Wednesday, December 16, 2009

Hatred Towards Teachers in Korea

I've been following this story for years. Although I had many wonderful years in South Korea, I have to admit, I had experienced some negative sentiments myself while I lived there.

This is an interesting story from CBC's "The Current".

From the The Current website on this show:

Korea English Teachers

Dann Gaymer has been living and teaching in South Korea for three years. And like other English teachers there, he's watching his back. That's because of what some view as a growing anti-foreigner sentiment in the country... a mood that foreign teachers say is being fueled by a group known as The Anti-English Spectrum.

On its website, in flyers, and through other activities... the teachers say The Anti-English Spectrum is spreading negative, hateful information about them and they believe the group's message is gaining traction.

Now local police are investigating an anonymous death threat sent to the Association of Teachers of English in South Korea. Dann Gaymer speaks on behalf of the group and he was in Daegu, a city in Southeastern part of the country.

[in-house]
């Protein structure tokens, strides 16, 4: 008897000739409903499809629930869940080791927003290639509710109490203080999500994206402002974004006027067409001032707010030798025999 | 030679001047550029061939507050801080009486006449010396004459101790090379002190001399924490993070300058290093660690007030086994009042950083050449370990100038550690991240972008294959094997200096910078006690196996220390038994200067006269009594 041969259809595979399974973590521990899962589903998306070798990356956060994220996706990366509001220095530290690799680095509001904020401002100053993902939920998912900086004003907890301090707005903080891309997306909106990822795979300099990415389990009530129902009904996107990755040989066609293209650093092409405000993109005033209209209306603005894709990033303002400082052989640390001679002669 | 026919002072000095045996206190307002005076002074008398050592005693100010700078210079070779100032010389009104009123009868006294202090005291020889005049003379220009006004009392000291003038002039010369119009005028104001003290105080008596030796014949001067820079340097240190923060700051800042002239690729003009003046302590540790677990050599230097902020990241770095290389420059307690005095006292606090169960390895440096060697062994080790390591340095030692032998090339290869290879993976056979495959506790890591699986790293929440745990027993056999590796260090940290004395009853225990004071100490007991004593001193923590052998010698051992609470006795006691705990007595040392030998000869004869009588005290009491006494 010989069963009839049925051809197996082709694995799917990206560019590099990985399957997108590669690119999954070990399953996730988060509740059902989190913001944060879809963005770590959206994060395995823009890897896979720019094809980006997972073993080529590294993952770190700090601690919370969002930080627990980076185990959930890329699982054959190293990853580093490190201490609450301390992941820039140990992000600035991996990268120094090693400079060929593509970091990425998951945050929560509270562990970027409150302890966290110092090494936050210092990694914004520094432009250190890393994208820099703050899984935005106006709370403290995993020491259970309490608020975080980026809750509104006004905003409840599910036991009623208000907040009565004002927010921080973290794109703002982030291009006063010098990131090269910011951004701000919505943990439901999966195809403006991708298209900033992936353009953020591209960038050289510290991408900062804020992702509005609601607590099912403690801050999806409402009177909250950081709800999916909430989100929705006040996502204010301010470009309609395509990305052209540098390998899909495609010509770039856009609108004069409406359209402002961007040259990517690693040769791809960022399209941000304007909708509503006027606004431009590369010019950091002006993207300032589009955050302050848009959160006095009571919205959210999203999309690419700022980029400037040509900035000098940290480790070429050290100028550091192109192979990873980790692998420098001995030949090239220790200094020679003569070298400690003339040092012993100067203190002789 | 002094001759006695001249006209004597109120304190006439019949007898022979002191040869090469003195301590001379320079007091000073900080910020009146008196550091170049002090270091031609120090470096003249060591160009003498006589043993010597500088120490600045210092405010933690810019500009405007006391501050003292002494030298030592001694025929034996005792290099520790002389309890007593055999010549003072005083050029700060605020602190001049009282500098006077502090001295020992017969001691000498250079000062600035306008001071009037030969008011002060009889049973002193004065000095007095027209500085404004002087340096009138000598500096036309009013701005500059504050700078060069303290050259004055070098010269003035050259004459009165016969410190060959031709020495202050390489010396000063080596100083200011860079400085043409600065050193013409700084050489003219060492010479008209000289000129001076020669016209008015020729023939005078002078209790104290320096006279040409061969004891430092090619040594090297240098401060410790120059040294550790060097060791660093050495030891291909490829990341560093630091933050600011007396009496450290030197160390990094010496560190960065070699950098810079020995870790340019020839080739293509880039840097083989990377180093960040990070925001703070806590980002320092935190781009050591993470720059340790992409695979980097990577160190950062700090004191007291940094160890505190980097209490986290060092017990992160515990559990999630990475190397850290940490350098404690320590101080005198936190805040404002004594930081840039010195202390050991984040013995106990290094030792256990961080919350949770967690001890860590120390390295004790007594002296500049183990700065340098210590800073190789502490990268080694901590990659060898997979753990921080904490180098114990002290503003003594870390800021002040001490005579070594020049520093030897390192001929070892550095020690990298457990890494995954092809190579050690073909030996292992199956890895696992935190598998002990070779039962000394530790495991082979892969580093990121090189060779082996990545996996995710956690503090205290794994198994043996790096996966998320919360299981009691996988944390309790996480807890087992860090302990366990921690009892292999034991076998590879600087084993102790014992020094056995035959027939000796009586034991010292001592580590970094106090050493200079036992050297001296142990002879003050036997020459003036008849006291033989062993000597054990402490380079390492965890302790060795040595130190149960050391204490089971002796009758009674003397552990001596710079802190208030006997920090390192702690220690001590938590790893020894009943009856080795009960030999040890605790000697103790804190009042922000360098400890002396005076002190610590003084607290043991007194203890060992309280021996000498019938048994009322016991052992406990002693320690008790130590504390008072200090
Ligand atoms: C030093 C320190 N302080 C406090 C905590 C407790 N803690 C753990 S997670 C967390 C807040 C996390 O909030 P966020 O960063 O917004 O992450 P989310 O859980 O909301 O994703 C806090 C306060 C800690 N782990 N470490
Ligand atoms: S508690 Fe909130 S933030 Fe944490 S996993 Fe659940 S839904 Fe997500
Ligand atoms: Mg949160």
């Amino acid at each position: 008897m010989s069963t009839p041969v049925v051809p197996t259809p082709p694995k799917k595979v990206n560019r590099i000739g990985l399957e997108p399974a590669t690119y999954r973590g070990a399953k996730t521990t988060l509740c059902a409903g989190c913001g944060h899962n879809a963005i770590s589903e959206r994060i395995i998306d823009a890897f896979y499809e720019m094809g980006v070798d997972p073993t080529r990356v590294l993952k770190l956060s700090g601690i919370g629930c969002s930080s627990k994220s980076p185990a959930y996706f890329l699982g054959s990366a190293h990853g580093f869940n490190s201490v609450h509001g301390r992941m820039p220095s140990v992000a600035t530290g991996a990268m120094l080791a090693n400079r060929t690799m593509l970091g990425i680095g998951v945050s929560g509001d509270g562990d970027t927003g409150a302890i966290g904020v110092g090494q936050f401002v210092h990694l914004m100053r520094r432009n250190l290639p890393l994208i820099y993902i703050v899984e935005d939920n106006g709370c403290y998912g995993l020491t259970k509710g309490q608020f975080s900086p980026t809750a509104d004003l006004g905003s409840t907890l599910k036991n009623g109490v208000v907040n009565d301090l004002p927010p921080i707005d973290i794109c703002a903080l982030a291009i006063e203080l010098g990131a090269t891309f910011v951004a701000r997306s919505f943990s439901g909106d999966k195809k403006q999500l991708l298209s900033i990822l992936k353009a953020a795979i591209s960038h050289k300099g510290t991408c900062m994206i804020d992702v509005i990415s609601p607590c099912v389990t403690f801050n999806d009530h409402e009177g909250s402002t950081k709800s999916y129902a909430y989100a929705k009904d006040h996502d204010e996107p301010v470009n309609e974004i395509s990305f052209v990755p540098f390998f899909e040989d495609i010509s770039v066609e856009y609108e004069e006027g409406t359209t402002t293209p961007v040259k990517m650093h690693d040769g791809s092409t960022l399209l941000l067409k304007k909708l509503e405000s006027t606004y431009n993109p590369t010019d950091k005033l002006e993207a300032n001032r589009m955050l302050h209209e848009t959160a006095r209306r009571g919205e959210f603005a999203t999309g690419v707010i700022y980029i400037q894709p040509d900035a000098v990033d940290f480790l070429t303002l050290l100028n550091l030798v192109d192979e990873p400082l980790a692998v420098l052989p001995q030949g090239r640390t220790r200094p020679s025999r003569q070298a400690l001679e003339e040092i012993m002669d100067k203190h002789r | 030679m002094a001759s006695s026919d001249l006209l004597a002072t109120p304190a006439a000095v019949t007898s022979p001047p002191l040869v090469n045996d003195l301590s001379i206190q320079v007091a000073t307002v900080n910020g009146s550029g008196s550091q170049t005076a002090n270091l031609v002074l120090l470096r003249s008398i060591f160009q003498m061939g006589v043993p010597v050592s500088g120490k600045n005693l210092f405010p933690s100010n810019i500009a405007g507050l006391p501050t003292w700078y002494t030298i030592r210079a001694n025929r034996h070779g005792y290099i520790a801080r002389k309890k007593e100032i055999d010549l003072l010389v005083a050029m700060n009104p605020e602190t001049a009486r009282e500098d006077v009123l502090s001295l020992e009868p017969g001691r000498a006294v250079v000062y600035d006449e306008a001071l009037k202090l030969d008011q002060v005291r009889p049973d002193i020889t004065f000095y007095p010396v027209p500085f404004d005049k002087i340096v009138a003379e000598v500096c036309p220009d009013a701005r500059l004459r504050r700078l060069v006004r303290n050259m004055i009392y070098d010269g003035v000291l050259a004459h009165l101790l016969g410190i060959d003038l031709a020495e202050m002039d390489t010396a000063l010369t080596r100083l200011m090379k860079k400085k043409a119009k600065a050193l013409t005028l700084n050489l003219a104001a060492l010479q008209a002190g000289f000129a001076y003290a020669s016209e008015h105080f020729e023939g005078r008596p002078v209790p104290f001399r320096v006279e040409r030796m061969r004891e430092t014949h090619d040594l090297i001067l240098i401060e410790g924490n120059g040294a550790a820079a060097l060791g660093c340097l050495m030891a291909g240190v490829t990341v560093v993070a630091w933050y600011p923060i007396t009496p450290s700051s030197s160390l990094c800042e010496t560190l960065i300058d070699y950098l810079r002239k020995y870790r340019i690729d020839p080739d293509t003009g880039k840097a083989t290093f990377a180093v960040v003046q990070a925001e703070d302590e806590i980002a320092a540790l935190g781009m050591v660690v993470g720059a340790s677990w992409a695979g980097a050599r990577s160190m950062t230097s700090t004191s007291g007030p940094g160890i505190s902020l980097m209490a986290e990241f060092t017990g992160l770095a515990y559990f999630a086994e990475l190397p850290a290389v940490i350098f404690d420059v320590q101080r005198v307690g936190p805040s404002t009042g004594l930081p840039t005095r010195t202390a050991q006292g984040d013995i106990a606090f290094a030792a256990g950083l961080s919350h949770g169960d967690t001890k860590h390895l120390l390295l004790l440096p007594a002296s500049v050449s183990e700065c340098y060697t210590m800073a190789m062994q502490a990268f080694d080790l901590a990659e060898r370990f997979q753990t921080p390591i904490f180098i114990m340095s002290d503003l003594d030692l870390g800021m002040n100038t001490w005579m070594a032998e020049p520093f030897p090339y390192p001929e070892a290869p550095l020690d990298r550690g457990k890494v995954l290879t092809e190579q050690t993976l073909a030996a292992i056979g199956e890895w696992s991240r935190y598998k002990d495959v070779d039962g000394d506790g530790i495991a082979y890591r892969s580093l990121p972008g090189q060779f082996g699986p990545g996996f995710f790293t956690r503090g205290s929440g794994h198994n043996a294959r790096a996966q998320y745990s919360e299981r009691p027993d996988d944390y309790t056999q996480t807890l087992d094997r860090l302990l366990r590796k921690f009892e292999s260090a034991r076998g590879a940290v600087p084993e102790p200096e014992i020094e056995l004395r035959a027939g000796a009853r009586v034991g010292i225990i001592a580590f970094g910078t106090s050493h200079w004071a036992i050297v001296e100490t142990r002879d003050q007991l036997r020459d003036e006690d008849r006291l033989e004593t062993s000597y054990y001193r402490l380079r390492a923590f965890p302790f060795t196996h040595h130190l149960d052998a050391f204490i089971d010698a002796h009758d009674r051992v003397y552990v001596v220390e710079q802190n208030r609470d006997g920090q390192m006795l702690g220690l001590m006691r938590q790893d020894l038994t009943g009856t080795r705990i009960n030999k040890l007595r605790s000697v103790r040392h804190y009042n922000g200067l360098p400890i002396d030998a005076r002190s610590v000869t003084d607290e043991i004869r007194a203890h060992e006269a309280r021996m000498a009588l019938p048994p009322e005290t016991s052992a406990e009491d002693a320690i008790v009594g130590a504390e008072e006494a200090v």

Korea English Teachers

We requested an interview with the Anti-English Spectrum through the group's website... we did not hear back. We heard from Younggoog Park is Minister-Counsellor of Public Affairs at the Korea Embassy in Ottawa shared his thoughts about the group.

For Andrea Vandom, the activities of the Anti-English Spectrum and the changes in her visa requirements were unacceptable. So much so - that she left her teaching job in South Korea. She has also launched a constitutional challenge against the government's visa requirements on the grounds they are discriminatory. The HIV and drug tests that are mandatory for all foreign teachers, are not required by law for Korean teachers working in private schools. Andrea Vandom was in Irvine, California.

Korea English Teachers

Of the 20,000 foreigners teaching English in South Korea, an estimated 5 thousand are Canadian. Steve Snowball was one of them. He's a Canadian who used to teach English in South Korea. His extra-curricular activities in the country landed him in jail for six weeks. We heard from him.

Ben Wagner says stories of carousing is what gives many foreign English teachers in South Korea a bad image. But he also believes that anti-foreigner sentiment runs deeper than that. Ben Wagner has lived in South Korea for 15 years... he is a law professor at the Kyung Hee University Law School. He has raised his concerns over discrimination against foreigners with the country's National Human Rights Commission. He was in Seoul, South Korea.

I found out about this story from a great website; Brian in Jeollanam-do

1 comment:

RNSANE said...

This is rather scary. Certainly, it isn't good if the behavior of non-Koreans is such that we become unwelcome but, if we are there living a normal life, assisting Koreans in learning English, to have our lives threatened while we perform our duties, is very frightening.